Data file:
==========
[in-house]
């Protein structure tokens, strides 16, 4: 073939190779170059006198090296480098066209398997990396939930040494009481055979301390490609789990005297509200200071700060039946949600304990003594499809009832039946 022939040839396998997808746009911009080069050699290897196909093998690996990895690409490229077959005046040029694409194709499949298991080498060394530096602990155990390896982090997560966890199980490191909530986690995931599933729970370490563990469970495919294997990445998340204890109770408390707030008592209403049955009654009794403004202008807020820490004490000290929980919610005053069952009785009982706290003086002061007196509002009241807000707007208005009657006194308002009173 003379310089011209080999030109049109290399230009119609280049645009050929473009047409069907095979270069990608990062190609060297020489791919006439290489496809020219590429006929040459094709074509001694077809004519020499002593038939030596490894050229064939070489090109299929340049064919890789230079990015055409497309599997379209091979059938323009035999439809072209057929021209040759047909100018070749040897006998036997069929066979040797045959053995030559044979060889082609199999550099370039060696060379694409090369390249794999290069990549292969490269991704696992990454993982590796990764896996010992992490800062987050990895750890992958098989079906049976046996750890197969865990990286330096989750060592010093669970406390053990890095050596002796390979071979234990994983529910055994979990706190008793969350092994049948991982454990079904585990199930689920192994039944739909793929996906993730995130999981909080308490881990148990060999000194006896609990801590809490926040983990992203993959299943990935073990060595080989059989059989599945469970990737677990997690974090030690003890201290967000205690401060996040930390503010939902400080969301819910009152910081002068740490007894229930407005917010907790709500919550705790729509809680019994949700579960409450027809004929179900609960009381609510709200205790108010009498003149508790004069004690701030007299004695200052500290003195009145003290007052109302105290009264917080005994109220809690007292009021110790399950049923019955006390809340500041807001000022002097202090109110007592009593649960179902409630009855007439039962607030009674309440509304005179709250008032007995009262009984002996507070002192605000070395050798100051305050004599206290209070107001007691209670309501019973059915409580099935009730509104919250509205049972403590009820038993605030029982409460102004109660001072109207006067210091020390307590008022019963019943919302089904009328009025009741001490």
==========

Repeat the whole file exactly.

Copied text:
[in-house]
């Protein structure tokens, strides 16, 4: 073939190779170059006198090296480098066209398997990396939930040494009481055979301390490609789990005297509200200071700060039946949600304990003594499809009832039946 022939040839396998997808746009911009080069050699290897196909093998690996990895690409490229077959005046040029694409194709499949298991080498060394530096602990155990390896982090997560966890199980490191909530986690995931599933729970370490563990469970495919294997990445998340204890109770408390707030008592209403049955009654009794403004202008807020820490004490000290929980919610005053069952009785009982706290003086002061007196509002009241807000707007208005009657006194308002009173 003379310089011209080999030109049109290399230009119609280049645009050929473009047409069907095979270069990608990062190609060297020489791919006439290489496809020219590429006929040459094709074509001694077809004519020499002593038939030596490894050229064939070489090109299929340049064919890789230079990015055409497309599997379209091979059938323009035999439809072209057929021209040759047909100018070749040897006998036997069929066979040797045959053995030559044979060889082609199999550099370039060696060379694409090369390249794999290069990549292969490269991704696992990454993982590796990764896996010992992490800062987050990895750890992958098989079906049976046996750890197969865990990286330096989750060592010093669970406390053990890095050596002796390979071979234990994983529910055994979990706190008793969350092994049948991982454990079904585990199930689920192994039944739909793929996906993730995130999981909080308490881990148990060999000194006896609990801590809490926040983990992203993959299943990935073990060595080989059989059989599945469970990737677990997690974090030690003890201290967000205690401060996040930390503010939902400080969301819910009152910081002068740490007894229930407005917010907790709500919550705790729509809680019994949700579960409450027809004929179900609960009381609510709200205790108010009498003149508790004069004690701030007299004695200052500290003195009145003290007052109302105290009264917080005994109220809690007292009021110790399950049923019955006390809340500041807001000022002097202090109110007592009593649960179902409630009855007439039962607030009674309440509304005179709250008032007995009262009984002996507070002192605000070395050798100051305050004599206290209070107001007691209670309501019973059915409580099935009730509104919250509205049972403590009820038993605030029982409460102004109660001072109207006067210091020390307590008022019963019943919302089904009328009025009741001490």